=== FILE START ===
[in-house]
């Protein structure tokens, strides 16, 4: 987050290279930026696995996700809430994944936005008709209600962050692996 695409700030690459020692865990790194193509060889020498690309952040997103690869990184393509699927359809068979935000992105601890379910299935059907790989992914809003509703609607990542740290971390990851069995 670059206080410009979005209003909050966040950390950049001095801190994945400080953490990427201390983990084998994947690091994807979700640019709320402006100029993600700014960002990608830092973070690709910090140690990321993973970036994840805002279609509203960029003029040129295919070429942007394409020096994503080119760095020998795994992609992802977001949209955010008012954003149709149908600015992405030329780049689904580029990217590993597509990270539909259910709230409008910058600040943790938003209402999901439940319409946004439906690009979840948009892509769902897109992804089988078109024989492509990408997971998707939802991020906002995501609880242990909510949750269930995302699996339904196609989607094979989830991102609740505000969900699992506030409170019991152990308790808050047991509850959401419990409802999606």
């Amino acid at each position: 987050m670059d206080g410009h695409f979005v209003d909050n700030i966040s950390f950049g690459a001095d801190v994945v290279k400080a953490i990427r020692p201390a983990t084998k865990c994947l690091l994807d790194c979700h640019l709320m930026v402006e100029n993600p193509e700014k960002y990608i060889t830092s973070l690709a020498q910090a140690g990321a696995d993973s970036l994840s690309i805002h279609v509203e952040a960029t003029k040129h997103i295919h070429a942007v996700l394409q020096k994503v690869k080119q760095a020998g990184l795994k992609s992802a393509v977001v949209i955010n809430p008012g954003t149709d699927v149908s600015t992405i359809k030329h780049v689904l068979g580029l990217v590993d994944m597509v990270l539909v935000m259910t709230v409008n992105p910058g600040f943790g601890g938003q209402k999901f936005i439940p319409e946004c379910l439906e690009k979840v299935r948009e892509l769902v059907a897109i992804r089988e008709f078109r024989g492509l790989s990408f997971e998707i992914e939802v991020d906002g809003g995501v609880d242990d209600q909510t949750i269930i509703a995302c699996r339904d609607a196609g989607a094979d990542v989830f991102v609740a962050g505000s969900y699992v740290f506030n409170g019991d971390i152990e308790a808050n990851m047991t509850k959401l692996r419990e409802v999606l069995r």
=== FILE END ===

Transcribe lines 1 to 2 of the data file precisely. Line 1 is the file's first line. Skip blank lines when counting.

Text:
[in-house]
């Protein structure tokens, strides 16, 4: 987050290279930026696995996700809430994944936005008709209600962050692996 695409700030690459020692865990790194193509060889020498690309952040997103690869990184393509699927359809068979935000992105601890379910299935059907790989992914809003509703609607990542740290971390990851069995 670059206080410009979005209003909050966040950390950049001095801190994945400080953490990427201390983990084998994947690091994807979700640019709320402006100029993600700014960002990608830092973070690709910090140690990321993973970036994840805002279609509203960029003029040129295919070429942007394409020096994503080119760095020998795994992609992802977001949209955010008012954003149709149908600015992405030329780049689904580029990217590993597509990270539909259910709230409008910058600040943790938003209402999901439940319409946004439906690009979840948009892509769902897109992804089988078109024989492509990408997971998707939802991020906002995501609880242990909510949750269930995302699996339904196609989607094979989830991102609740505000969900699992506030409170019991152990308790808050047991509850959401419990409802999606």